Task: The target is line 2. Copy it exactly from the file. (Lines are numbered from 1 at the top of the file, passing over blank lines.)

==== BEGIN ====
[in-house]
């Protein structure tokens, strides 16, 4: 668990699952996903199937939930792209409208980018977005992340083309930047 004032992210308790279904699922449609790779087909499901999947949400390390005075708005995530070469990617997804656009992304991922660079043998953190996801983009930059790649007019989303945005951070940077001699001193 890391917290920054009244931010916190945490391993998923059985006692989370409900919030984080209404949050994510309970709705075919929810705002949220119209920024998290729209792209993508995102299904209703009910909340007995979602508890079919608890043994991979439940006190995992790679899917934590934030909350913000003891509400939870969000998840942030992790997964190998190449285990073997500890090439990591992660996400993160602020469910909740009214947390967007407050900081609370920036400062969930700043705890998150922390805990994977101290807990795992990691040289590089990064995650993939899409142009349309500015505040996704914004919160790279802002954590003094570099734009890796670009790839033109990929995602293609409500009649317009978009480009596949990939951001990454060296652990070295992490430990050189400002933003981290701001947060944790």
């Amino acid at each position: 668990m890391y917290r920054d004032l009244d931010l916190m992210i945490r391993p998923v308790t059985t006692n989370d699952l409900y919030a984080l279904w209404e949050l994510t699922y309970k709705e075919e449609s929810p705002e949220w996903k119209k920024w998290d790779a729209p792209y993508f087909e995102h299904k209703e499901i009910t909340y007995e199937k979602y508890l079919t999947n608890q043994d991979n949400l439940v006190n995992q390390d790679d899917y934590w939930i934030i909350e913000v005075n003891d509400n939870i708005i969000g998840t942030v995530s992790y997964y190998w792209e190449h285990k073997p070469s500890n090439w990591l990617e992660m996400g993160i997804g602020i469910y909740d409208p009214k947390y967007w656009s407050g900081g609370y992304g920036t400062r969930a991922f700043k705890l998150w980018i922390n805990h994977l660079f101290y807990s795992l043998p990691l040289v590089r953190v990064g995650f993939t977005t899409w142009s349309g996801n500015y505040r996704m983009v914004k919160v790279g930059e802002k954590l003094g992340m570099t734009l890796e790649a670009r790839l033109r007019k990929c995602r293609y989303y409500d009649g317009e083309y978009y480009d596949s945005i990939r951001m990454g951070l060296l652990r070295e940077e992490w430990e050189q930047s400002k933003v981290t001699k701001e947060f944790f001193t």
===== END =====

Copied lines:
């Protein structure tokens, strides 16, 4: 668990699952996903199937939930792209409208980018977005992340083309930047 004032992210308790279904699922449609790779087909499901999947949400390390005075708005995530070469990617997804656009992304991922660079043998953190996801983009930059790649007019989303945005951070940077001699001193 890391917290920054009244931010916190945490391993998923059985006692989370409900919030984080209404949050994510309970709705075919929810705002949220119209920024998290729209792209993508995102299904209703009910909340007995979602508890079919608890043994991979439940006190995992790679899917934590934030909350913000003891509400939870969000998840942030992790997964190998190449285990073997500890090439990591992660996400993160602020469910909740009214947390967007407050900081609370920036400062969930700043705890998150922390805990994977101290807990795992990691040289590089990064995650993939899409142009349309500015505040996704914004919160790279802002954590003094570099734009890796670009790839033109990929995602293609409500009649317009978009480009596949990939951001990454060296652990070295992490430990050189400002933003981290701001947060944790």